Tumblr Icon RSS Icon

$250,000 A Year In Fargo Doesn’t Buy You An Apartment In Manhattan

By Matthew Yglesias on May 20, 2011 at 1:10 pm

"$250,000 A Year In Fargo Doesn’t Buy You An Apartment In Manhattan"

Share:

google plus icon

Allison Schrager offers what is I think my least-favorite economic argument, the regional variant of the old people who buy expensive houses aren’t rich because their houses cost so much switcheroo:

Perhaps fairness also requires that the tax code account for the higher cost of living in some areas. The income cut-off for tax increases floated by President Obama is $250,000. That sum buys you a lot more in Fargo than it does in Manhattan. Most high earners live in expensive areas. They command such high salaries, in part, to offset their high cost of living.

I think this is a big mistake. In the age of global production lines, internet shopping, and cheap shipping $250,000 buys you the exact same thing in Fargo and Manhattan in the vast majority of cases. Go online, find what you want, see the price, click, enter your credit card information, and it’s done.

Now of course it’s true that you can’t buy everything on the Internet. And these goods and services generally cost more in Manhattan than Fargo. But part of the essence of this non-shippable economy is that different stuff is for sale in Fargo and Manhattan. Most notably, a square foot of housing costs much more in Manhattan than it does in Fargo. But that’s not to say that $250,000 buys “more housing” in Fargo than it does in Manhattan, it’s to say that it buys worse housing. The people in those expensive Manhattan apartments are paying for the positive amenity value. They could move to the Bronx, but they don’t want to. Similarly, Manhattan is full of restaurants that don’t exist in Fargo. There are law firms in Manhattan and law firms in Fargo, but the Manhattan law firms are better. Service professionals move to New York to peddle their services because the city features a critical mass of well-heeled clients who can pay top dollar for the best hairstylists or dentists or architects in the world. Fargo’s not like that.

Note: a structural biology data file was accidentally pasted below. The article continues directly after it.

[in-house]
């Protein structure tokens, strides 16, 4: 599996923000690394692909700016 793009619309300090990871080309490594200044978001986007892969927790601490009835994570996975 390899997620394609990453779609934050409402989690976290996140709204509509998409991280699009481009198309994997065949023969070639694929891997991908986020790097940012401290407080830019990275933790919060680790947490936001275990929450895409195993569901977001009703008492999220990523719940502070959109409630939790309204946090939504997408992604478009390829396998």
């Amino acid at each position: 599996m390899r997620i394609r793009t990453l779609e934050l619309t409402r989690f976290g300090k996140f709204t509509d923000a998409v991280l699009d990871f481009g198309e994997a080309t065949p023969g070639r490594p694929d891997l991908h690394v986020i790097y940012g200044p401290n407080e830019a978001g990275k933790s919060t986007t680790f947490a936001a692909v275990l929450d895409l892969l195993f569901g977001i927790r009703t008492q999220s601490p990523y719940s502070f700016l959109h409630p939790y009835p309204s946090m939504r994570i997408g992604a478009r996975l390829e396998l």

Obviously most people don’t live in Manhattan. Most people would prefer to spend their incomes on the cheaper goods and services available in lower-cost areas. And a minority of people insist on spending their incomes on the more expensive goods and services available exclusively in high-cost areas. And one of the great things about the USA being a large country is that we can all be accommodated. But we shouldn’t let rich people living in expensive cities get away with the claim that they’re somehow secretly not rich.

‹ PREVIOUS
What Is Barack Obama’s Policy On The US-Israel Relationship?

NEXT ›
The Hidden Fault Lines Of Class And Geography In The Education Reform Debate

By clicking and submitting a comment I acknowledge the ThinkProgress Privacy Policy and agree to the ThinkProgress Terms of Use. I understand that my comments are also being governed by Facebook, Yahoo, AOL, or Hotmail’s Terms of Use and Privacy Policies as applicable, which can be found here.